Operation Ondoa Mwakenya: Maasai Mara comrades vote for new leader to end cheating
By Stephen Mburu | August 27th 2021
Maasai Mara University students have surprised many after electing Kelvin Mutava as their new president, based on a manifesto that he would halt use of mwakenya in exam rooms.
Mwakenya alias “mwaks” is an illegal material that students carry into exam rooms as “back-up” they copy from.
The students voted in Mutava’s coalition despite the fact that he had announced publicly that his team was devoted to fighting exam cheating using an initiative dubbed “Operation Ondoa Mwakenya”.
At the university, anyone found cheating in exams is punished by expulsion. According to Mutava, the students wanted manifesto that was concerned with more than their welfare.
“We placated them by having ideas of pushing the admin to renovate our campus and construct new walkways in campus, but this Mwakenya issue touched them most. They whole-heartedly voted my team (delegates) in,” Mutava, a Bachelor of Communication and Journalism student said.
Mutava garnered 22 votes out of the possible 45, with two votes being spoilt. His closest contender bagged 21 votes in the hotly contested election.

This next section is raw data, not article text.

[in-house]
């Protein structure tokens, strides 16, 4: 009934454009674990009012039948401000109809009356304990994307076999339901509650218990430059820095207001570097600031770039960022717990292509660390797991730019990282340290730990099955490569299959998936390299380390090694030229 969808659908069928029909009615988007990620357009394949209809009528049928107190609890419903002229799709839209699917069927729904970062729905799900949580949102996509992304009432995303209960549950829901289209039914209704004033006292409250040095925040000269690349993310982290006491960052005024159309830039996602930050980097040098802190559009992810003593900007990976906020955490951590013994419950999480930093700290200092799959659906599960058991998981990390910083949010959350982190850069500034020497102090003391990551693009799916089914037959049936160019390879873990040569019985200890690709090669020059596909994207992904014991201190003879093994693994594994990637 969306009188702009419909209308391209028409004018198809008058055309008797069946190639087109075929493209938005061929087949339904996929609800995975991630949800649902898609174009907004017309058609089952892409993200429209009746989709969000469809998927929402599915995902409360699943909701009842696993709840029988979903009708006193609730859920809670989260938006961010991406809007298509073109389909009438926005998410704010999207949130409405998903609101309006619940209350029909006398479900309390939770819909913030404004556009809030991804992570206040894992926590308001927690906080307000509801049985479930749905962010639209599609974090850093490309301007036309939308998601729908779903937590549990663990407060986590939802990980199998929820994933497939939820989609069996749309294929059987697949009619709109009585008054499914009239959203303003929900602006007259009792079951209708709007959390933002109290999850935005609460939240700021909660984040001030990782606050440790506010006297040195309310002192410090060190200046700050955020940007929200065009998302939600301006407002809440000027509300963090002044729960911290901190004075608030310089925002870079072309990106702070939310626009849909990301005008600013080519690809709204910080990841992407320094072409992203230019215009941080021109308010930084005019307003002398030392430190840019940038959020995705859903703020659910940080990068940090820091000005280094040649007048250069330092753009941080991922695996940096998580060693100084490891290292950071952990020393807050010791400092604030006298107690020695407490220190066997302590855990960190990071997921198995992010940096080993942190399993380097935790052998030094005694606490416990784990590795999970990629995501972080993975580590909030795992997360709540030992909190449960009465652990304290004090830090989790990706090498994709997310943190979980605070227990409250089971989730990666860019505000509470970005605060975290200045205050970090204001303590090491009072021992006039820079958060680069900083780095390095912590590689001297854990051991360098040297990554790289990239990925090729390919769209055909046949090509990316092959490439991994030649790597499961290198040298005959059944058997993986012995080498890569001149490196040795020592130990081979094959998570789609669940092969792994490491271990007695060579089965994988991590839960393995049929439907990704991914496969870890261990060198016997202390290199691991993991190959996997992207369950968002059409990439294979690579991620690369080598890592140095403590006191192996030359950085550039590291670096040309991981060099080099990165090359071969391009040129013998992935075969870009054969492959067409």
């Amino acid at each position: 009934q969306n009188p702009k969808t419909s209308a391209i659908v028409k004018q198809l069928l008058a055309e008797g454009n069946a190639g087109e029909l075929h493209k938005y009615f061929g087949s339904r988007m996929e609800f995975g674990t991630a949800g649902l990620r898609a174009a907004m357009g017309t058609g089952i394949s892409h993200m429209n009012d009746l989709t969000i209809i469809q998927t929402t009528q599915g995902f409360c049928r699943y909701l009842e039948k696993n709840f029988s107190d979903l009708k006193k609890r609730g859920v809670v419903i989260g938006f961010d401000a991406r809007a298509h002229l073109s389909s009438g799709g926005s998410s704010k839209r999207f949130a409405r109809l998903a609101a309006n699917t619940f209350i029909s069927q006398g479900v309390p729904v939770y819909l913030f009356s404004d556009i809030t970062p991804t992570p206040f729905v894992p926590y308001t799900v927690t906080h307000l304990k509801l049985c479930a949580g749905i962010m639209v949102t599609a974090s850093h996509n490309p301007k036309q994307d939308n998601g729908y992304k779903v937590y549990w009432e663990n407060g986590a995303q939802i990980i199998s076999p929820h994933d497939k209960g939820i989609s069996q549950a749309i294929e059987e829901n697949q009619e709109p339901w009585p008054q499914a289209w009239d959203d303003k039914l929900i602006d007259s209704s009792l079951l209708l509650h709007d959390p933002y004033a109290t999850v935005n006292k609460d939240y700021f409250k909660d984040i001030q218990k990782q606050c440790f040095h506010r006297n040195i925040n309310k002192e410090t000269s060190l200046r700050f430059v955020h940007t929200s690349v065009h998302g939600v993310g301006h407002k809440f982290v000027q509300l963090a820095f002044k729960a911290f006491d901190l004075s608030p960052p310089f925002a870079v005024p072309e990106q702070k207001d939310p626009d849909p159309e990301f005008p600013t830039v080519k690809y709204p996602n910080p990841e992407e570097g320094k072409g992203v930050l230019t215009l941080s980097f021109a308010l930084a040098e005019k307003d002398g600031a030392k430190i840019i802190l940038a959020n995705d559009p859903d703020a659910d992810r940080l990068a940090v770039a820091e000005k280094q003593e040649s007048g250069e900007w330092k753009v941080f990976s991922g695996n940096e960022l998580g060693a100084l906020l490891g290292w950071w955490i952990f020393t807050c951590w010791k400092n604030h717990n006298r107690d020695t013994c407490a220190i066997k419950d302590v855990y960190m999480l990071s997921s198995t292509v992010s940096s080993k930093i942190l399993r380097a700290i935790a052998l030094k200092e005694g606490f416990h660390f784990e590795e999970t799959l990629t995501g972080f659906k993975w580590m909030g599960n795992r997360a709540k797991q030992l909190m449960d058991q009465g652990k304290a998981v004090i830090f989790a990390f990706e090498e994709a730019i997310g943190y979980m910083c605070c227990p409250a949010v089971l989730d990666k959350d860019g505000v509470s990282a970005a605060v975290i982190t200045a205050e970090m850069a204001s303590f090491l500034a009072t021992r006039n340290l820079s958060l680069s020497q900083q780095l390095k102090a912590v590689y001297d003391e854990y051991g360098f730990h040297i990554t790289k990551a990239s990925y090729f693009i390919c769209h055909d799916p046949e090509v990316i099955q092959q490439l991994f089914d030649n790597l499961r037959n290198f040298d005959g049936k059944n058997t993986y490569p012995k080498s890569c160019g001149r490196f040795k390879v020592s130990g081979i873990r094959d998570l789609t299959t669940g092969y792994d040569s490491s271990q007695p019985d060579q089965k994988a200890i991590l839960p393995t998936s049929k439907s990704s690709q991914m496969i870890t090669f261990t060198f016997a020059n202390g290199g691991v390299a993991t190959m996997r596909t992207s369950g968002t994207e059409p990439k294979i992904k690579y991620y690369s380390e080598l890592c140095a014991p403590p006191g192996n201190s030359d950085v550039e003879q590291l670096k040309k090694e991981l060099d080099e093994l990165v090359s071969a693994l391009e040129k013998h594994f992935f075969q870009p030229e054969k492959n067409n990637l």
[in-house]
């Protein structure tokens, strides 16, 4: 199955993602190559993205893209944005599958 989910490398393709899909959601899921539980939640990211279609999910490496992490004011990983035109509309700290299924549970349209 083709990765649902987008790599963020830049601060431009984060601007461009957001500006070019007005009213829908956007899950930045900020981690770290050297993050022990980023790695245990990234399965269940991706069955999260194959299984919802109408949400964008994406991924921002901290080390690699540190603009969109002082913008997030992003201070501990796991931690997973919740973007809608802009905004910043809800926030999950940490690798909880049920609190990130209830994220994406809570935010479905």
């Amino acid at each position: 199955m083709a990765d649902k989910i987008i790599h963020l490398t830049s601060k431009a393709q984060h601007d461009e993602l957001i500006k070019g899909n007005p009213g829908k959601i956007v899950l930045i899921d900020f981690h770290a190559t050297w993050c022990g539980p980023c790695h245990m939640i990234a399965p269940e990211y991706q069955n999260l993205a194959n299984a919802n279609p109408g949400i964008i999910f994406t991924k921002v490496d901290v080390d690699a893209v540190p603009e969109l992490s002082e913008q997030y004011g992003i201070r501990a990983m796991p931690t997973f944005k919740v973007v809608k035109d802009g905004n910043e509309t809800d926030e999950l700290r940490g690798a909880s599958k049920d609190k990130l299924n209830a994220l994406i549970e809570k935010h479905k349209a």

He told Campus Vibe that he was initially scared of touching the issue because he thought he would be interfering in students’ “co-curricular” activities but he was amazed by the support he got.
“I am still shocked how university students could support this because some time back, other leaders had initiated this move but it flopped,” the Third Year student said.
He added: “We want to inculcate reading culture among students to avoid last-minute cramming when exams knock.”
Institutions that are issuing their exams online and rarely have their students sit in exams like the University of Nairobi have embraced technology while for the lot that has to be invigilated, the institution uses CCTV cameras to curb cheating.
Joyce Karimi, a student at Maasai Mara University, said that it was sad that cases of exam cheating had risen yet it would affect them later in their career life.
“It was time to show other universities that integrity is vital and stealing exams does not help a soul; in fact, it devalues our abilities,” Karimi said.
When a similar initiative was tried at Murang’a University of Technology by student leaders, the Vice Chancellor, Prof Dickson Nyariki, came out to support it, saying that it would help the students equip themselves with necessary skills, thus leaving the campus fully baked.
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